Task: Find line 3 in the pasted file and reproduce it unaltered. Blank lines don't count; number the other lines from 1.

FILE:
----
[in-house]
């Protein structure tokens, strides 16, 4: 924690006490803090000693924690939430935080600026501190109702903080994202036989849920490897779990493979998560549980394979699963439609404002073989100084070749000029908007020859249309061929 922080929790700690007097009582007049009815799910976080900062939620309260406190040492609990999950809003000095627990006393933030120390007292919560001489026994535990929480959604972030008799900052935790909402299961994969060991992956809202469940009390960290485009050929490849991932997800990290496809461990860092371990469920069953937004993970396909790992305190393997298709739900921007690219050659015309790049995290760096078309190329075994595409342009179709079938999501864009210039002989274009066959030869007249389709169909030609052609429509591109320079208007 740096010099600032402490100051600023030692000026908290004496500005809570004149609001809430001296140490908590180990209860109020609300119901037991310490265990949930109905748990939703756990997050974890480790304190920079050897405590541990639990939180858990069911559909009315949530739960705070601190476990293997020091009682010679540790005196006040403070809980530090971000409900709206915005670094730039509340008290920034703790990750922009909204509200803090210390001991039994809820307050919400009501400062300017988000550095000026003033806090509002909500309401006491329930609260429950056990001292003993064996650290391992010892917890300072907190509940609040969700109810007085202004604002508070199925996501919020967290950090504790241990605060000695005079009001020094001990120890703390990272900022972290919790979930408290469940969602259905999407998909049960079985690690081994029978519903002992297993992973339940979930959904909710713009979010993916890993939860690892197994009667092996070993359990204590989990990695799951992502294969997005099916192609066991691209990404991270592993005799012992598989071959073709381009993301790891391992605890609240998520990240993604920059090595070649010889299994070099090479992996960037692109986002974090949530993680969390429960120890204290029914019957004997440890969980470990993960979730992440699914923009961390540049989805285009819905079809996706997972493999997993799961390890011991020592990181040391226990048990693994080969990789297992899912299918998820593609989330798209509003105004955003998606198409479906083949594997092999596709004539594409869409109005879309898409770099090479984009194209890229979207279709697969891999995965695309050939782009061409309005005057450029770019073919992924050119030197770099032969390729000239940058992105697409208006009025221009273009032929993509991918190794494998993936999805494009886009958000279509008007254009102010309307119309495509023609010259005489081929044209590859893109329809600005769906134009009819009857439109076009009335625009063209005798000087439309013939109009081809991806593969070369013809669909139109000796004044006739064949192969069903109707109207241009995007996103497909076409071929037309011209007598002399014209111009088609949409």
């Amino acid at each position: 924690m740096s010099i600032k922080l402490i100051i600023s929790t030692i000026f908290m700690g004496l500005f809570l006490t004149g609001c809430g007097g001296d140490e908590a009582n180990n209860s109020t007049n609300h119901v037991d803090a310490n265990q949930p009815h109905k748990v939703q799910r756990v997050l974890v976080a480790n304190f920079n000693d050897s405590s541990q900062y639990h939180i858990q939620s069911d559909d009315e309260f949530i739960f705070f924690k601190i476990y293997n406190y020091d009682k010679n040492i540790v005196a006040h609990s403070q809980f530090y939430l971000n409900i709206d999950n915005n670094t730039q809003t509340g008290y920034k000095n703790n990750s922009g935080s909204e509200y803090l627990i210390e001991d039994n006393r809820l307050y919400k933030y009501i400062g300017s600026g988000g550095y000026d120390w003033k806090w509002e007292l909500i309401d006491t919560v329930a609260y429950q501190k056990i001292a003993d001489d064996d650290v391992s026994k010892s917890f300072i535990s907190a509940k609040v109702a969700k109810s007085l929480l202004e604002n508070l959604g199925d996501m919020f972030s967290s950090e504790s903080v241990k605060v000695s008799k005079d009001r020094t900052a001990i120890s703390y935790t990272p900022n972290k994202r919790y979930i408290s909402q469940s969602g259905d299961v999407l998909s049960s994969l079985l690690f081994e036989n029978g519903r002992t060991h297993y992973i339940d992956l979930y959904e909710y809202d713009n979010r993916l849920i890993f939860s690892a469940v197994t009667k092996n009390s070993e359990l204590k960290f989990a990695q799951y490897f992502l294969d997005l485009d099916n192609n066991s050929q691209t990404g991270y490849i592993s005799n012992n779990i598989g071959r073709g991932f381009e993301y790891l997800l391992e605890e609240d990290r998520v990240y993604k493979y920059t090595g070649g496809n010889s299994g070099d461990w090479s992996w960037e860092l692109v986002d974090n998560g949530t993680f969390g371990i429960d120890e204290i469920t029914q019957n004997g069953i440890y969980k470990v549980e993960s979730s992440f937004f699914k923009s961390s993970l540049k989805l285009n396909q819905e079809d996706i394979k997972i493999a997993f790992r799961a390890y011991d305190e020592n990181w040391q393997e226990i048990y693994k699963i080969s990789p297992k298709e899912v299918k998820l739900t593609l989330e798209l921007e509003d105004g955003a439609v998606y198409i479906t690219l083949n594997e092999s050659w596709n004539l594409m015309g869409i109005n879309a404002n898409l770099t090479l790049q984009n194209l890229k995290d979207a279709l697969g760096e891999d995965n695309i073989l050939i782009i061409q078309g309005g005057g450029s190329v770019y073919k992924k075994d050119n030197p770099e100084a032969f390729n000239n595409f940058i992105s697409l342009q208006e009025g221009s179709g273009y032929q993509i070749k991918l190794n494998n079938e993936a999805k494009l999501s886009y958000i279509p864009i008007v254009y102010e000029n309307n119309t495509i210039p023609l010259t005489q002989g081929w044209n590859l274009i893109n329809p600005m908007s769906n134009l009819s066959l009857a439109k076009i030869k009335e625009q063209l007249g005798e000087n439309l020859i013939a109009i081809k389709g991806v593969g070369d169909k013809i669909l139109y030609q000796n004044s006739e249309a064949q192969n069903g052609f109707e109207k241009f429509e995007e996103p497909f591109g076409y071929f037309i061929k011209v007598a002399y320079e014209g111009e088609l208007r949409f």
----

């Amino acid at each position: 924690m740096s010099i600032k922080l402490i100051i600023s929790t030692i000026f908290m700690g004496l500005f809570l006490t004149g609001c809430g007097g001296d140490e908590a009582n180990n209860s109020t007049n609300h119901v037991d803090a310490n265990q949930p009815h109905k748990v939703q799910r756990v997050l974890v976080a480790n304190f920079n000693d050897s405590s541990q900062y639990h939180i858990q939620s069911d559909d009315e309260f949530i739960f705070f924690k601190i476990y293997n406190y020091d009682k010679n040492i540790v005196a006040h609990s403070q809980f530090y939430l971000n409900i709206d999950n915005n670094t730039q809003t509340g008290y920034k000095n703790n990750s922009g935080s909204e509200y803090l627990i210390e001991d039994n006393r809820l307050y919400k933030y009501i400062g300017s600026g988000g550095y000026d120390w003033k806090w509002e007292l909500i309401d006491t919560v329930a609260y429950q501190k056990i001292a003993d001489d064996d650290v391992s026994k010892s917890f300072i535990s907190a509940k609040v109702a969700k109810s007085l929480l202004e604002n508070l959604g199925d996501m919020f972030s967290s950090e504790s903080v241990k605060v000695s008799k005079d009001r020094t900052a001990i120890s703390y935790t990272p900022n972290k994202r919790y979930i408290s909402q469940s969602g259905d299961v999407l998909s049960s994969l079985l690690f081994e036989n029978g519903r002992t060991h297993y992973i339940d992956l979930y959904e909710y809202d713009n979010r993916l849920i890993f939860s690892a469940v197994t009667k092996n009390s070993e359990l204590k960290f989990a990695q799951y490897f992502l294969d997005l485009d099916n192609n066991s050929q691209t990404g991270y490849i592993s005799n012992n779990i598989g071959r073709g991932f381009e993301y790891l997800l391992e605890e609240d990290r998520v990240y993604k493979y920059t090595g070649g496809n010889s299994g070099d461990w090479s992996w960037e860092l692109v986002d974090n998560g949530t993680f969390g371990i429960d120890e204290i469920t029914q019957n004997g069953i440890y969980k470990v549980e993960s979730s992440f937004f699914k923009s961390s993970l540049k989805l285009n396909q819905e079809d996706i394979k997972i493999a997993f790992r799961a390890y011991d305190e020592n990181w040391q393997e226990i048990y693994k699963i080969s990789p297992k298709e899912v299918k998820l739900t593609l989330e798209l921007e509003d105004g955003a439609v998606y198409i479906t690219l083949n594997e092999s050659w596709n004539l594409m015309g869409i109005n879309a404002n898409l770099t090479l790049q984009n194209l890229k995290d979207a279709l697969g760096e891999d995965n695309i073989l050939i782009i061409q078309g309005g005057g450029s190329v770019y073919k992924k075994d050119n030197p770099e100084a032969f390729n000239n595409f940058i992105s697409l342009q208006e009025g221009s179709g273009y032929q993509i070749k991918l190794n494998n079938e993936a999805k494009l999501s886009y958000i279509p864009i008007v254009y102010e000029n309307n119309t495509i210039p023609l010259t005489q002989g081929w044209n590859l274009i893109n329809p600005m908007s769906n134009l009819s066959l009857a439109k076009i030869k009335e625009q063209l007249g005798e000087n439309l020859i013939a109009i081809k389709g991806v593969g070369d169909k013809i669909l139109y030609q000796n004044s006739e249309a064949q192969n069903g052609f109707e109207k241009f429509e995007e996103p497909f591109g076409y071929f037309i061929k011209v007598a002399y320079e014209g111009e088609l208007r949409f």